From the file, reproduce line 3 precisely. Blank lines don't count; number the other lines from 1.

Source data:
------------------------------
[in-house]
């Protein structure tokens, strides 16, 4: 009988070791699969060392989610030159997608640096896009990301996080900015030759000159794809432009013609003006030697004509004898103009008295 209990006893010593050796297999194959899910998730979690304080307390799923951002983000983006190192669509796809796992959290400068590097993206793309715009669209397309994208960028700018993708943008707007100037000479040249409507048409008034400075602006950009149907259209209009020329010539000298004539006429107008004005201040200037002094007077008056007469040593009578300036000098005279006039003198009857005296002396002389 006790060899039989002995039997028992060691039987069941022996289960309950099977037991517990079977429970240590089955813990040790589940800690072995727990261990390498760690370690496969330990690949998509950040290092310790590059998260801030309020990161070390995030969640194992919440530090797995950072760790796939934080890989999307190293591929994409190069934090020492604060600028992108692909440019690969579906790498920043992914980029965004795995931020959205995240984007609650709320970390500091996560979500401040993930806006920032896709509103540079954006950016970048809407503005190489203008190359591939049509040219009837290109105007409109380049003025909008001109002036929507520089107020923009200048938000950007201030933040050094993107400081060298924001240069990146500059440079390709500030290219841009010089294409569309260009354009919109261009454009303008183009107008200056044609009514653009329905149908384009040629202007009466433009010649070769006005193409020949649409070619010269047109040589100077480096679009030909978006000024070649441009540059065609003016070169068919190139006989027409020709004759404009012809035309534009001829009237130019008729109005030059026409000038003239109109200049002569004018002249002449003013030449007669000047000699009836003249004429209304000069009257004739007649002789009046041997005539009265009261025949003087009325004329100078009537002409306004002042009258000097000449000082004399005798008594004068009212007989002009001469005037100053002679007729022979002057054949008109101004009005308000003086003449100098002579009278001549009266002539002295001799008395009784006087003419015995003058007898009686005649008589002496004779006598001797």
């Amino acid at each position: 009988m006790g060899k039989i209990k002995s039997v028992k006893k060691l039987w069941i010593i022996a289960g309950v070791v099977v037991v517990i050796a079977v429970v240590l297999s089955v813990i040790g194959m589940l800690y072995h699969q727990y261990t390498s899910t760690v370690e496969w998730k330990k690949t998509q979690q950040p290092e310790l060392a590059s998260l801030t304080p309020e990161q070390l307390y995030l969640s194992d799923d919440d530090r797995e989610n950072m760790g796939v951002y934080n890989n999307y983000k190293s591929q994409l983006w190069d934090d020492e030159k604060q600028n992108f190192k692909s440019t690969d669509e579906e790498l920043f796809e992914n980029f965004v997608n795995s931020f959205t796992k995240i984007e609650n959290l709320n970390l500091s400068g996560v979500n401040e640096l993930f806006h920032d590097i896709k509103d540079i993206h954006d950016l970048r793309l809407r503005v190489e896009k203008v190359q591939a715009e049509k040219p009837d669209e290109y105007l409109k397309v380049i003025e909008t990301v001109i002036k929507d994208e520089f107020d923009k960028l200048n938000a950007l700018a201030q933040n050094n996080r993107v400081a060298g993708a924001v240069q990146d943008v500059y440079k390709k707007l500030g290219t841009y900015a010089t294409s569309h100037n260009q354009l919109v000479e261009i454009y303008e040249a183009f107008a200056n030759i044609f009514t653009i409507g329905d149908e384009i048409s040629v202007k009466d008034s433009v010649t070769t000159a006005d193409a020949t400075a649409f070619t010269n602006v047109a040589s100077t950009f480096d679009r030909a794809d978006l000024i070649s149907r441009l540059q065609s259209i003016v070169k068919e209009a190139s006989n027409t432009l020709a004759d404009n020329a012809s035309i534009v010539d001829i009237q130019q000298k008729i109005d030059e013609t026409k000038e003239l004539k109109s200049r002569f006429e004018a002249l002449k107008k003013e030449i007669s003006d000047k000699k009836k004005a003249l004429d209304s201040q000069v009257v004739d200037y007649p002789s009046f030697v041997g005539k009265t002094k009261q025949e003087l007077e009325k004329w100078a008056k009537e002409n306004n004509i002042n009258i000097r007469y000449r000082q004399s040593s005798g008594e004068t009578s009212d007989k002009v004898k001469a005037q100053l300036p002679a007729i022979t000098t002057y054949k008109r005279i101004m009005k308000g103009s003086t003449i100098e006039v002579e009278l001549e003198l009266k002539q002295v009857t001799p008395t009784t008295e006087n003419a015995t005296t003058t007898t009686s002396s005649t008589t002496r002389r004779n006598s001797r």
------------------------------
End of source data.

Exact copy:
């Amino acid at each position: 009988m006790g060899k039989i209990k002995s039997v028992k006893k060691l039987w069941i010593i022996a289960g309950v070791v099977v037991v517990i050796a079977v429970v240590l297999s089955v813990i040790g194959m589940l800690y072995h699969q727990y261990t390498s899910t760690v370690e496969w998730k330990k690949t998509q979690q950040p290092e310790l060392a590059s998260l801030t304080p309020e990161q070390l307390y995030l969640s194992d799923d919440d530090r797995e989610n950072m760790g796939v951002y934080n890989n999307y983000k190293s591929q994409l983006w190069d934090d020492e030159k604060q600028n992108f190192k692909s440019t690969d669509e579906e790498l920043f796809e992914n980029f965004v997608n795995s931020f959205t796992k995240i984007e609650n959290l709320n970390l500091s400068g996560v979500n401040e640096l993930f806006h920032d590097i896709k509103d540079i993206h954006d950016l970048r793309l809407r503005v190489e896009k203008v190359q591939a715009e049509k040219p009837d669209e290109y105007l409109k397309v380049i003025e909008t990301v001109i002036k929507d994208e520089f107020d923009k960028l200048n938000a950007l700018a201030q933040n050094n996080r993107v400081a060298g993708a924001v240069q990146d943008v500059y440079k390709k707007l500030g290219t841009y900015a010089t294409s569309h100037n260009q354009l919109v000479e261009i454009y303008e040249a183009f107008a200056n030759i044609f009514t653009i409507g329905d149908e384009i048409s040629v202007k009466d008034s433009v010649t070769t000159a006005d193409a020949t400075a649409f070619t010269n602006v047109a040589s100077t950009f480096d679009r030909a794809d978006l000024i070649s149907r441009l540059q065609s259209i003016v070169k068919e209009a190139s006989n027409t432009l020709a004759d404009n020329a012809s035309i534009v010539d001829i009237q130019q000298k008729i109005d030059e013609t026409k000038e003239l004539k109109s200049r002569f006429e004018a002249l002449k107008k003013e030449i007669s003006d000047k000699k009836k004005a003249l004429d209304s201040q000069v009257v004739d200037y007649p002789s009046f030697v041997g005539k009265t002094k009261q025949e003087l007077e009325k004329w100078a008056k009537e002409n306004n004509i002042n009258i000097r007469y000449r000082q004399s040593s005798g008594e004068t009578s009212d007989k002009v004898k001469a005037q100053l300036p002679a007729i022979t000098t002057y054949k008109r005279i101004m009005k308000g103009s003086t003449i100098e006039v002579e009278l001549e003198l009266k002539q002295v009857t001799p008395t009784t008295e006087n003419a015995t005296t003058t007898t009686s002396s005649t008589t002496r002389r004779n006598s001797r």